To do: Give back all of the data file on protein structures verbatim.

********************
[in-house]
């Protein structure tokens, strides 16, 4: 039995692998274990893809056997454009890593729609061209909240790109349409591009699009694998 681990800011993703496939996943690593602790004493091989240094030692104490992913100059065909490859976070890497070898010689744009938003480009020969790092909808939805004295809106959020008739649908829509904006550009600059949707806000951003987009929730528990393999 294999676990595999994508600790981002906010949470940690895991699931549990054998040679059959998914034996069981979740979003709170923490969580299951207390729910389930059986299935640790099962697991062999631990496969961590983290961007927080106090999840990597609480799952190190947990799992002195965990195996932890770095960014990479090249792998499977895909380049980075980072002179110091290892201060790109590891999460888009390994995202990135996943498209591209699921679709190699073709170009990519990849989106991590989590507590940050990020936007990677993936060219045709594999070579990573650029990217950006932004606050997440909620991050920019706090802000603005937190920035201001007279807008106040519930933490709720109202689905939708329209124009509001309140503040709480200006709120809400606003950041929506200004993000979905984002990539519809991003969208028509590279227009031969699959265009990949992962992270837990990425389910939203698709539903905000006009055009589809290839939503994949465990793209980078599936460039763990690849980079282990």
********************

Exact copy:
[in-house]
């Protein structure tokens, strides 16, 4: 039995692998274990893809056997454009890593729609061209909240790109349409591009699009694998 681990800011993703496939996943690593602790004493091989240094030692104490992913100059065909490859976070890497070898010689744009938003480009020969790092909808939805004295809106959020008739649908829509904006550009600059949707806000951003987009929730528990393999 294999676990595999994508600790981002906010949470940690895991699931549990054998040679059959998914034996069981979740979003709170923490969580299951207390729910389930059986299935640790099962697991062999631990496969961590983290961007927080106090999840990597609480799952190190947990799992002195965990195996932890770095960014990479090249792998499977895909380049980075980072002179110091290892201060790109590891999460888009390994995202990135996943498209591209699921679709190699073709170009990519990849989106991590989590507590940050990020936007990677993936060219045709594999070579990573650029990217950006932004606050997440909620991050920019706090802000603005937190920035201001007279807008106040519930933490709720109202689905939708329209124009509001309140503040709480200006709120809400606003950041929506200004993000979905984002990539519809991003969208028509590279227009031969699959265009990949992962992270837990990425389910939203698709539903905000006009055009589809290839939503994949465990793209980078599936460039763990690849980079282990």